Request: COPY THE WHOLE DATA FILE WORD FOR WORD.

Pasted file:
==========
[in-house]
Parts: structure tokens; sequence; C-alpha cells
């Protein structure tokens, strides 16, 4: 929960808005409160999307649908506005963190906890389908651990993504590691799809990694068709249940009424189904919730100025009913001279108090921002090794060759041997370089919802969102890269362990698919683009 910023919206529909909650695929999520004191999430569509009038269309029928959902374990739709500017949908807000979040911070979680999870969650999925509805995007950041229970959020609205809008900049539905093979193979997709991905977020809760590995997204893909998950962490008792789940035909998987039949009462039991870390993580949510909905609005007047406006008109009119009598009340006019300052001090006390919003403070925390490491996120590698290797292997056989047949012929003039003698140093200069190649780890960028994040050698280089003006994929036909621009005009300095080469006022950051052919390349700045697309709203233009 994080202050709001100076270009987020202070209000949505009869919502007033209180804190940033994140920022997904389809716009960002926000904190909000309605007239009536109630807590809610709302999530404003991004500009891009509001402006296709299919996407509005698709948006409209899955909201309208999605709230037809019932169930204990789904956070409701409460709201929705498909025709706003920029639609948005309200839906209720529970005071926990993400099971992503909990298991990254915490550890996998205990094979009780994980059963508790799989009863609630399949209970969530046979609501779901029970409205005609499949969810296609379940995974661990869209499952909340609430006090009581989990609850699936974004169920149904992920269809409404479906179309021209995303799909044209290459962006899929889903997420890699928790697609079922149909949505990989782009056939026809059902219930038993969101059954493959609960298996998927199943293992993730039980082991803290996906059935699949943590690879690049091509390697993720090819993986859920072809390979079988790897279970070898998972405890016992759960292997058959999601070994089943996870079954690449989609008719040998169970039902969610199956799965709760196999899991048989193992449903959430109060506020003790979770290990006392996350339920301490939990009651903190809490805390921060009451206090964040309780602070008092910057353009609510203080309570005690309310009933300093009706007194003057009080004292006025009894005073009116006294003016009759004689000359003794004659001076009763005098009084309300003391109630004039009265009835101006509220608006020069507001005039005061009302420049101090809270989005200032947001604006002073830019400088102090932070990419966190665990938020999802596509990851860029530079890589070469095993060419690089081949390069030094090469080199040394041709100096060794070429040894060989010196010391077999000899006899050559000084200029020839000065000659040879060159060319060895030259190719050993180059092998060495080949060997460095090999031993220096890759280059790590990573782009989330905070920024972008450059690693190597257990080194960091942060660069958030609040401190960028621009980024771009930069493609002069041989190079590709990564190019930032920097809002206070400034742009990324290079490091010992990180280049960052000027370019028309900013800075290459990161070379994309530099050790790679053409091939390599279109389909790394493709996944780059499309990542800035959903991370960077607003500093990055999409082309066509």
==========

[in-house]
Parts: structure tokens; sequence; C-alpha cells
């Protein structure tokens, strides 16, 4: 929960808005409160999307649908506005963190906890389908651990993504590691799809990694068709249940009424189904919730100025009913001279108090921002090794060759041997370089919802969102890269362990698919683009 910023919206529909909650695929999520004191999430569509009038269309029928959902374990739709500017949908807000979040911070979680999870969650999925509805995007950041229970959020609205809008900049539905093979193979997709991905977020809760590995997204893909998950962490008792789940035909998987039949009462039991870390993580949510909905609005007047406006008109009119009598009340006019300052001090006390919003403070925390490491996120590698290797292997056989047949012929003039003698140093200069190649780890960028994040050698280089003006994929036909621009005009300095080469006022950051052919390349700045697309709203233009 994080202050709001100076270009987020202070209000949505009869919502007033209180804190940033994140920022997904389809716009960002926000904190909000309605007239009536109630807590809610709302999530404003991004500009891009509001402006296709299919996407509005698709948006409209899955909201309208999605709230037809019932169930204990789904956070409701409460709201929705498909025709706003920029639609948005309200839906209720529970005071926990993400099971992503909990298991990254915490550890996998205990094979009780994980059963508790799989009863609630399949209970969530046979609501779901029970409205005609499949969810296609379940995974661990869209499952909340609430006090009581989990609850699936974004169920149904992920269809409404479906179309021209995303799909044209290459962006899929889903997420890699928790697609079922149909949505990989782009056939026809059902219930038993969101059954493959609960298996998927199943293992993730039980082991803290996906059935699949943590690879690049091509390697993720090819993986859920072809390979079988790897279970070898998972405890016992759960292997058959999601070994089943996870079954690449989609008719040998169970039902969610199956799965709760196999899991048989193992449903959430109060506020003790979770290990006392996350339920301490939990009651903190809490805390921060009451206090964040309780602070008092910057353009609510203080309570005690309310009933300093009706007194003057009080004292006025009894005073009116006294003016009759004689000359003794004659001076009763005098009084309300003391109630004039009265009835101006509220608006020069507001005039005061009302420049101090809270989005200032947001604006002073830019400088102090932070990419966190665990938020999802596509990851860029530079890589070469095993060419690089081949390069030094090469080199040394041709100096060794070429040894060989010196010391077999000899006899050559000084200029020839000065000659040879060159060319060895030259190719050993180059092998060495080949060997460095090999031993220096890759280059790590990573782009989330905070920024972008450059690693190597257990080194960091942060660069958030609040401190960028621009980024771009930069493609002069041989190079590709990564190019930032920097809002206070400034742009990324290079490091010992990180280049960052000027370019028309900013800075290459990161070379994309530099050790790679053409091939390599279109389909790394493709996944780059499309990542800035959903991370960077607003500093990055999409082309066509």